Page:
Typical causes of action in data breach class actions are: negligence, common law invasion of privacy, violation of state notification, unfair competition and violation of consumer protection laws.
According to the presentation, the application of commercial general liability policies to data breach depends on whether customer information was published.
Gottehrer said insurers are likely to see claims on older policies where breaches may qualify as personal advertising injury. In addition, insurers can expect to see more business interruption claims as a result of a cyber breach.
In an interview earlier this year with Claims Journal, Robin Dusek, a partner and member of Freeborn & Peters Insurance/Reinsurance Industry Team, said that as concussion-related lawsuits continue to be filed against professional sports teams, equivalent claims and litigation will soon be seen in a variety of youth sports and non-professional organized sports leagues.
Both attorneys said insurers should prepare for increasing claims arising from players and their families against non-professional sports leagues, including college, high school and junior high football, soccer, hockey, rugby and lacrosse.
“It’s going to be against little leagues and helmet manufacturers, everybody who’s in that trail of protecting and trying to prevent these kind of concussions and these medical ramifications from concussions,” said Gottehrer.
“We live in a litigious culture. There’s more awareness of this as a problem. I think that’s going to cause more people to take action and make them see it looking a lot of different ways because deep pockets are always an issue with litigation. I think it’s going to be particularly apparent with youth sports, because a lot of park districts and schools will be protected or protected to some degree by governmental immunity, and so they won’t be a viable target for a lawsuit,” Dusek said.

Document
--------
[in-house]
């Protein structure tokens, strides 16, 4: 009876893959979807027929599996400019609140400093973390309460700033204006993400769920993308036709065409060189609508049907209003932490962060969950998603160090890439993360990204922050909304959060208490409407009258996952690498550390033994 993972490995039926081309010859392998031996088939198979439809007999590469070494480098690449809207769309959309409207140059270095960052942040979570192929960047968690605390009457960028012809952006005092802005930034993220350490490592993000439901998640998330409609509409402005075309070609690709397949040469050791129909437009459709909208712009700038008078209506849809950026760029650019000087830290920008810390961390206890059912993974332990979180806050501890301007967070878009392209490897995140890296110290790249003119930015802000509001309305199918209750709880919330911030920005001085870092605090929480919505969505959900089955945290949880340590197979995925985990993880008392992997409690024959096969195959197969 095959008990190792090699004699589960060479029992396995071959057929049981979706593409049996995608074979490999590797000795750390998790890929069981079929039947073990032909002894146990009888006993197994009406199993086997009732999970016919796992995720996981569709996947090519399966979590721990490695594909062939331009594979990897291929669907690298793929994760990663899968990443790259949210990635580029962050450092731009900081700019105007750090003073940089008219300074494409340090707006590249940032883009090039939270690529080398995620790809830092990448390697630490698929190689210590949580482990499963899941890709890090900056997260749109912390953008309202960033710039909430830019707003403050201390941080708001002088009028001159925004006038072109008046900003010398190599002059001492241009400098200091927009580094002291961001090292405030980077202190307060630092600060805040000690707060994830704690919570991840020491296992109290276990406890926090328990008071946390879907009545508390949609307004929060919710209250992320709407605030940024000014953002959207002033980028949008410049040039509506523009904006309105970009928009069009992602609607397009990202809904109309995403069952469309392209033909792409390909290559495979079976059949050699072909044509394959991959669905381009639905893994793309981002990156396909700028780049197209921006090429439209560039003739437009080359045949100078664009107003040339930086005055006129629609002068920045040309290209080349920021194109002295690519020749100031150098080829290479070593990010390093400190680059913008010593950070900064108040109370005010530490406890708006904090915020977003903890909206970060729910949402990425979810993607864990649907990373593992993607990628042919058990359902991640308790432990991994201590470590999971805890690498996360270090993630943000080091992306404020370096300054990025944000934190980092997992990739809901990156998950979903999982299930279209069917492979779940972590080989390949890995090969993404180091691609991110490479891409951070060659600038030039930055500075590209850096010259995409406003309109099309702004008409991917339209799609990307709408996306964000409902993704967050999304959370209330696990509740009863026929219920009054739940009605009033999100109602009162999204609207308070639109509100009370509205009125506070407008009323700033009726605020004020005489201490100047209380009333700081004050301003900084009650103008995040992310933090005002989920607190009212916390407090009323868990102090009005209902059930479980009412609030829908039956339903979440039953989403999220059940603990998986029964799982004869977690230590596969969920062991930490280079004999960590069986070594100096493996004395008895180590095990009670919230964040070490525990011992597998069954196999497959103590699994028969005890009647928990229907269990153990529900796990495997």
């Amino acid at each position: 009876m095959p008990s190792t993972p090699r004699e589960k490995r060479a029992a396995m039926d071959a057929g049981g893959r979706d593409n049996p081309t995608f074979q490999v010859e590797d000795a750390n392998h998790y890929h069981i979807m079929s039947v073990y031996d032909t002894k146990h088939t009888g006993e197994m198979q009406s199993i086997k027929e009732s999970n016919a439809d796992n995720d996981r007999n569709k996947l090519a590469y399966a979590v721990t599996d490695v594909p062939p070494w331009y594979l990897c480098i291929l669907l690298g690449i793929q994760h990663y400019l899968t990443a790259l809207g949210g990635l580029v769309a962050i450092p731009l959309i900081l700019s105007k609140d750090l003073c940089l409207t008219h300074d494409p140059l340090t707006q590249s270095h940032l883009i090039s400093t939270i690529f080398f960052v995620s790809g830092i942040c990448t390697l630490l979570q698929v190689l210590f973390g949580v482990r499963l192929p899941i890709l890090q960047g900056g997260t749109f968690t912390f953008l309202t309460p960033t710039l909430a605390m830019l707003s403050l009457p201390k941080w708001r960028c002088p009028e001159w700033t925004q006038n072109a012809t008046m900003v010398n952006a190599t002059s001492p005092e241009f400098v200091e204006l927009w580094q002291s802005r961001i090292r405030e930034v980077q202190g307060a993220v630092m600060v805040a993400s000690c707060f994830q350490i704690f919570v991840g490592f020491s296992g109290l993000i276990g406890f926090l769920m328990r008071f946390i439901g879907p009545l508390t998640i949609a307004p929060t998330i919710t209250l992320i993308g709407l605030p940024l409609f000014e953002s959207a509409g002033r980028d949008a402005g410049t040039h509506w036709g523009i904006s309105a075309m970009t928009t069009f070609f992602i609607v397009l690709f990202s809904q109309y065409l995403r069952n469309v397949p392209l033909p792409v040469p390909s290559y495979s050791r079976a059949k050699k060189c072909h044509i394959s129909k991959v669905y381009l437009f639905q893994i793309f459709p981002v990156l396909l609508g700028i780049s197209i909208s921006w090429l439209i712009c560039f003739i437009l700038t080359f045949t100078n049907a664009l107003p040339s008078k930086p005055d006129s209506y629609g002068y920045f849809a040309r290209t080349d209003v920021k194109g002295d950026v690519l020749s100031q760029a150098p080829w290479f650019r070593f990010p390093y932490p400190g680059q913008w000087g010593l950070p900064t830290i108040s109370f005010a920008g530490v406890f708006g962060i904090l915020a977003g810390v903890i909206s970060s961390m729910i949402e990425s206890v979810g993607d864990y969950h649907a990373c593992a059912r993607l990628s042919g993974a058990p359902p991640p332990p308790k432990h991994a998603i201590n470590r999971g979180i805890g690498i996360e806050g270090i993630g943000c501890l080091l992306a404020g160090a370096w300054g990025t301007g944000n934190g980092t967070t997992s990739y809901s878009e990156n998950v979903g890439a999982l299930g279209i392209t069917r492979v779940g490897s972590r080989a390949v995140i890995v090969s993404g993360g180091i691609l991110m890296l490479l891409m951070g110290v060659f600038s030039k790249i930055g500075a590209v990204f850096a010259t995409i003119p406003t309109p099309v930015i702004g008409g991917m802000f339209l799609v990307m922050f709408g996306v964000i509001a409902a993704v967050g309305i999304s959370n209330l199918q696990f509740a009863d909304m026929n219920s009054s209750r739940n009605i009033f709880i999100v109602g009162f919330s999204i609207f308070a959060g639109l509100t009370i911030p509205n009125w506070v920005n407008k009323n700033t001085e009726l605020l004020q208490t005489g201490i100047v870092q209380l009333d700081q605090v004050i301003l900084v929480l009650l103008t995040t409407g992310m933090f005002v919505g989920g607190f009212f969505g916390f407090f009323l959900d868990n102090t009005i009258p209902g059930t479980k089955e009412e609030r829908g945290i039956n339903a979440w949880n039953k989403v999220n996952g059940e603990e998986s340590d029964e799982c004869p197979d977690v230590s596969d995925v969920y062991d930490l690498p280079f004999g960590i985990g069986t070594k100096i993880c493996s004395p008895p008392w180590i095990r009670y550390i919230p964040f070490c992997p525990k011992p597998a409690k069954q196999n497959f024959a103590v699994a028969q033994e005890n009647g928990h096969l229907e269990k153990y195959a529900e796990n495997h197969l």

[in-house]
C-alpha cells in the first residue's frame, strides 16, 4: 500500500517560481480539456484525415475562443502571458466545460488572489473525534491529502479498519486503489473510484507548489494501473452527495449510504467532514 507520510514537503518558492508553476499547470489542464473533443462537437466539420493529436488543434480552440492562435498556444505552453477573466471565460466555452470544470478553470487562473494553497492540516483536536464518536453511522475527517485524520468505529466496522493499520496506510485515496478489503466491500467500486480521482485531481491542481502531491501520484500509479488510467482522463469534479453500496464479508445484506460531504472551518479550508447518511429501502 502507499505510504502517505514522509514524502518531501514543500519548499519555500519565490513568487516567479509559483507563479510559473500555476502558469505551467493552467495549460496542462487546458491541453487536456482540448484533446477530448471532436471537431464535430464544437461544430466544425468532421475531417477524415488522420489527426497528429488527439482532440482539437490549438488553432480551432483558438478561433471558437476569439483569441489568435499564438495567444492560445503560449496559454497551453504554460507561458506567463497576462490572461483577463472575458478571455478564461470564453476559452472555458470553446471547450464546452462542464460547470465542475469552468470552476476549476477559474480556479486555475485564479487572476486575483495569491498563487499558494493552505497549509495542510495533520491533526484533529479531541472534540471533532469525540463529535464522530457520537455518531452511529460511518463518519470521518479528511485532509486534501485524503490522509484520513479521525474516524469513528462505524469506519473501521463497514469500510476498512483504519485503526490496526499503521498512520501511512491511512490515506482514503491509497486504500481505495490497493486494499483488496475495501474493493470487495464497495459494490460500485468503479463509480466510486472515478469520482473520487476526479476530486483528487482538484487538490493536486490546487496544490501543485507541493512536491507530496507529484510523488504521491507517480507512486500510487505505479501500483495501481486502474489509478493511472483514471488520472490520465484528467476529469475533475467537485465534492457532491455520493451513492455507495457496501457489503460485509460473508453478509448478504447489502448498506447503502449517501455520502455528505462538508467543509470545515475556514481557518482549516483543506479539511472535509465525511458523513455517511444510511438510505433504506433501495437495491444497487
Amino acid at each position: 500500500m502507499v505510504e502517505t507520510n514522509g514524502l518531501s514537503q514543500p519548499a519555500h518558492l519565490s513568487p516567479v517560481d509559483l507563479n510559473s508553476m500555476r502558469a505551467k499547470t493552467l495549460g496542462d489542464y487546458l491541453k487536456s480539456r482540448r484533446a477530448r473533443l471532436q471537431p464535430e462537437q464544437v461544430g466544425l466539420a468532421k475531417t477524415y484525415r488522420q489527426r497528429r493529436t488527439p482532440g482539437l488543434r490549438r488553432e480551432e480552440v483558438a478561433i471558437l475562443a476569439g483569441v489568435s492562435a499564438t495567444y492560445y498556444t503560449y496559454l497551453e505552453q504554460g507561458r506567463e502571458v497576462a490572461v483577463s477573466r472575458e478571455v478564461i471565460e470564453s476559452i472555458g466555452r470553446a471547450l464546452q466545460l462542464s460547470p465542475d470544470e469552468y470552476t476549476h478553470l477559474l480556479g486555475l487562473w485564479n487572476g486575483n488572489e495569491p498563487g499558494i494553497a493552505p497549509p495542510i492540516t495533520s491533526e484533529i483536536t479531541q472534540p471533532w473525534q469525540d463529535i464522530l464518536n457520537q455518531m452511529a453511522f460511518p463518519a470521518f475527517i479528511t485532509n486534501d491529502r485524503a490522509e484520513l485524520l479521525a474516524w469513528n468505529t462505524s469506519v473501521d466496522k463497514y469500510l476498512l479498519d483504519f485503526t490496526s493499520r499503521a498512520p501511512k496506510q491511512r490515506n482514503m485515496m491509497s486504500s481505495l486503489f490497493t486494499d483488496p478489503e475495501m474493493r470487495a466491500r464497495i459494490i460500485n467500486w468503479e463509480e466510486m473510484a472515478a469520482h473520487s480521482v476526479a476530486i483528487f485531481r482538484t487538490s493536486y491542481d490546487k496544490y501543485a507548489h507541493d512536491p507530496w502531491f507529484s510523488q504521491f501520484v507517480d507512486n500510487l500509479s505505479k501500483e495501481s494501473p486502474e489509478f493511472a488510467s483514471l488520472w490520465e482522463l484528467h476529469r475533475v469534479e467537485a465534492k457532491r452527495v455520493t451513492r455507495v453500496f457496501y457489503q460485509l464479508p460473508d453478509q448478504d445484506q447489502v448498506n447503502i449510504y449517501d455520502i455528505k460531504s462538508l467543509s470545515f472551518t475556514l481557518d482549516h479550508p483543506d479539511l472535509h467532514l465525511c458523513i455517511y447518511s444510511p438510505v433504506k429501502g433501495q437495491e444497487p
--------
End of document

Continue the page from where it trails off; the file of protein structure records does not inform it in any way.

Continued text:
“We’ve already begun to see insurers filing declaratory judgment actions seeking a determination of their obligations to defend and indemnify their insureds in connection with these concussion class actions. In one such case, TIG Insurance Co. sued its insured, the NHL, for a determination of whether it has to defend and/or indemnify the league under the NHL’s primary, umbrella and excess liability policies. The defenses asserted by TIG include that the policies don’t provide coverage for intentional wrongdoing or bodily injury that the NHL expected or intended,” Gottehrer said.
The claims could impact several lines of insurance, according to Dusek. A medical malpractice claim could arise if a doctor failed to properly diagnosis a head injury and allowed an athlete to return to play. A homeowners’ insurance claim could arise as a result of a coach being sued for his or her alleged role in an injury claim.
“Individual coaches may be sued because a lot of coaches will have homeowners’ policies or other umbrella policies that protect them from liability. Or protect their exposure to liability, I should say. Doctors who don’t take the necessary steps to make sure a kid doesn’t have a concussion and then it turns out they have a concussion and they play and they get hit again and maybe have a more lasting impact because of that,” said Dusek.
Despite the possibility of governmental immunity, both attorneys expect school districts will continue to be targeted.
“I think you may see some suits against school districts that, to get around the governmental immunity are alleging more willful or wanton acts against the school district; that they should have known and the fact that there’s not a trainer on the sidelines, for example, during practice. That’s something that is not just negligent, but rises to a level that’s beyond negligence to try to get around the governmental immunity protection that a lot of schools will have,” Dusek explained.
Director and officer liability policies could also be implicated.
“If you look at, I guess a situation where a school board hasn’t authorized enough trainers to be available for games and practices or they know that there’s a coach that is known to take risks with players and they don’t replace him or her. I think that’s certainly an area of exposure with school boards and with universities, with their board of directors and those types of situations,” the Chicago-based attorney said.